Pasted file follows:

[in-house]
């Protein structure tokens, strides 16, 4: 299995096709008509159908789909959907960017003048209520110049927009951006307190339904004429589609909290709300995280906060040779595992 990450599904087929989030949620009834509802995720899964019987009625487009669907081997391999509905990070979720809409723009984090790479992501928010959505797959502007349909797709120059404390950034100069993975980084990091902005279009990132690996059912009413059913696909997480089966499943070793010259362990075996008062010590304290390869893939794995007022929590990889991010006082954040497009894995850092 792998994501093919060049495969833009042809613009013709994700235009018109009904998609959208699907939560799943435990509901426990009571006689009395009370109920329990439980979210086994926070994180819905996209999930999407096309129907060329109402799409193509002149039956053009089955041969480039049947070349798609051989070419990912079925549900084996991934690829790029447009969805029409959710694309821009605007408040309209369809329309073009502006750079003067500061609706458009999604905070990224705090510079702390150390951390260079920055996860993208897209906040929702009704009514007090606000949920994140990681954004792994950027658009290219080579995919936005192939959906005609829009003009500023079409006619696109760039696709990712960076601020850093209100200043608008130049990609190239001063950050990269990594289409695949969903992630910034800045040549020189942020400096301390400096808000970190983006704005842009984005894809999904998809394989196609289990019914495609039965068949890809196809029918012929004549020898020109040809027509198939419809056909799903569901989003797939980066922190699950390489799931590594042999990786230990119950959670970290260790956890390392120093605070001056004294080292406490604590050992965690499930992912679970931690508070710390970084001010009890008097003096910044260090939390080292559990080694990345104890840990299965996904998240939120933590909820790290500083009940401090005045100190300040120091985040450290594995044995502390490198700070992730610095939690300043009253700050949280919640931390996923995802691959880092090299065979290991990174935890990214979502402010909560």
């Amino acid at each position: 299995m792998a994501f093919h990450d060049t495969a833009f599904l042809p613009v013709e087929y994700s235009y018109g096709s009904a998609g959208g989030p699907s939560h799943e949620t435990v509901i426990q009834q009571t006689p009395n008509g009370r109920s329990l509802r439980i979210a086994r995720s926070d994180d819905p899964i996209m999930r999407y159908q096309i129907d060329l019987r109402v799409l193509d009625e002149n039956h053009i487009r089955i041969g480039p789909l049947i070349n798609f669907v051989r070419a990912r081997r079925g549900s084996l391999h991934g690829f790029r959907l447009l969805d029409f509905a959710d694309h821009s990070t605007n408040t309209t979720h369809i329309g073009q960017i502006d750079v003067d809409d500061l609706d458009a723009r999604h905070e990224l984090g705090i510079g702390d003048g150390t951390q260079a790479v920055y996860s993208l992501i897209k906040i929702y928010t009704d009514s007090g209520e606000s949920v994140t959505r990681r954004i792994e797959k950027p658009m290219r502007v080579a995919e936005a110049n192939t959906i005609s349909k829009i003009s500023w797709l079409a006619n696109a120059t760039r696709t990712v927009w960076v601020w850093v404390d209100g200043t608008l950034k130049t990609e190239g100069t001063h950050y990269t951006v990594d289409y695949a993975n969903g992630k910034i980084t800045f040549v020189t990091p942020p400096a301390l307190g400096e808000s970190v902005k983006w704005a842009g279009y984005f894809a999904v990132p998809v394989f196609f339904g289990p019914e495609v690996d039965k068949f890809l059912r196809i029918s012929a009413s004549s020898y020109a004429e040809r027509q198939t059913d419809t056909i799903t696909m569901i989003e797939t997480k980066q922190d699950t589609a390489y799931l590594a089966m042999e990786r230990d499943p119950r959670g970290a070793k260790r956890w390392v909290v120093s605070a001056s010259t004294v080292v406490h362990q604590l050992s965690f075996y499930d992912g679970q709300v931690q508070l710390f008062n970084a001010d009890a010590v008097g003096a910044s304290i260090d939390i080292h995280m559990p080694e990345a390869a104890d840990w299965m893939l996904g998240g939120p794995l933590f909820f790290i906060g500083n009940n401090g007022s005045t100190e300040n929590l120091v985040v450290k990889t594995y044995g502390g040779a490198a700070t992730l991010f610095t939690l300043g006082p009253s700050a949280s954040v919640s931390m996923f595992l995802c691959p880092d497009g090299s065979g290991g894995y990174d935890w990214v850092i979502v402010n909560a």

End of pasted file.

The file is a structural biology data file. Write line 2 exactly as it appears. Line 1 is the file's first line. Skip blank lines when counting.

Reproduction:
């Protein structure tokens, strides 16, 4: 299995096709008509159908789909959907960017003048209520110049927009951006307190339904004429589609909290709300995280906060040779595992 990450599904087929989030949620009834509802995720899964019987009625487009669907081997391999509905990070979720809409723009984090790479992501928010959505797959502007349909797709120059404390950034100069993975980084990091902005279009990132690996059912009413059913696909997480089966499943070793010259362990075996008062010590304290390869893939794995007022929590990889991010006082954040497009894995850092 792998994501093919060049495969833009042809613009013709994700235009018109009904998609959208699907939560799943435990509901426990009571006689009395009370109920329990439980979210086994926070994180819905996209999930999407096309129907060329109402799409193509002149039956053009089955041969480039049947070349798609051989070419990912079925549900084996991934690829790029447009969805029409959710694309821009605007408040309209369809329309073009502006750079003067500061609706458009999604905070990224705090510079702390150390951390260079920055996860993208897209906040929702009704009514007090606000949920994140990681954004792994950027658009290219080579995919936005192939959906005609829009003009500023079409006619696109760039696709990712960076601020850093209100200043608008130049990609190239001063950050990269990594289409695949969903992630910034800045040549020189942020400096301390400096808000970190983006704005842009984005894809999904998809394989196609289990019914495609039965068949890809196809029918012929004549020898020109040809027509198939419809056909799903569901989003797939980066922190699950390489799931590594042999990786230990119950959670970290260790956890390392120093605070001056004294080292406490604590050992965690499930992912679970931690508070710390970084001010009890008097003096910044260090939390080292559990080694990345104890840990299965996904998240939120933590909820790290500083009940401090005045100190300040120091985040450290594995044995502390490198700070992730610095939690300043009253700050949280919640931390996923995802691959880092090299065979290991990174935890990214979502402010909560």